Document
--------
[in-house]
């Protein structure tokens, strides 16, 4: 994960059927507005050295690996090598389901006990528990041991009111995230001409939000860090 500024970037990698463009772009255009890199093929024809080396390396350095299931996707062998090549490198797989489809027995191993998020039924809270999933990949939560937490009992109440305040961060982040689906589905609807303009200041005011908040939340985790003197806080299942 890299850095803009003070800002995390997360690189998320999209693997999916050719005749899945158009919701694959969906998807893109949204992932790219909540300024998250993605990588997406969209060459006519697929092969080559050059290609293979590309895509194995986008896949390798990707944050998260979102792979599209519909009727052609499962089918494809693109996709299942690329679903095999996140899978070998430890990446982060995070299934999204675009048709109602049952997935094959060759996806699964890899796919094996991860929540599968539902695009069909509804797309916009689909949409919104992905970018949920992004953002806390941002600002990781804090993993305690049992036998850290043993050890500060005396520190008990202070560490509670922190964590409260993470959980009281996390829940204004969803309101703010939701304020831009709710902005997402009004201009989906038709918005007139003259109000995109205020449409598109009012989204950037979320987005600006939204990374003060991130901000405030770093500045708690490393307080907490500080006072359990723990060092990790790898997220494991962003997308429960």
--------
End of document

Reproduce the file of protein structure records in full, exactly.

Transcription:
[in-house]
């Protein structure tokens, strides 16, 4: 994960059927507005050295690996090598389901006990528990041991009111995230001409939000860090 500024970037990698463009772009255009890199093929024809080396390396350095299931996707062998090549490198797989489809027995191993998020039924809270999933990949939560937490009992109440305040961060982040689906589905609807303009200041005011908040939340985790003197806080299942 890299850095803009003070800002995390997360690189998320999209693997999916050719005749899945158009919701694959969906998807893109949204992932790219909540300024998250993605990588997406969209060459006519697929092969080559050059290609293979590309895509194995986008896949390798990707944050998260979102792979599209519909009727052609499962089918494809693109996709299942690329679903095999996140899978070998430890990446982060995070299934999204675009048709109602049952997935094959060759996806699964890899796919094996991860929540599968539902695009069909509804797309916009689909949409919104992905970018949920992004953002806390941002600002990781804090993993305690049992036998850290043993050890500060005396520190008990202070560490509670922190964590409260993470959980009281996390829940204004969803309101703010939701304020831009709710902005997402009004201009989906038709918005007139003259109000995109205020449409598109009012989204950037979320987005600006939204990374003060991130901000405030770093500045708690490393307080907490500080006072359990723990060092990790790898997220494991962003997308429960």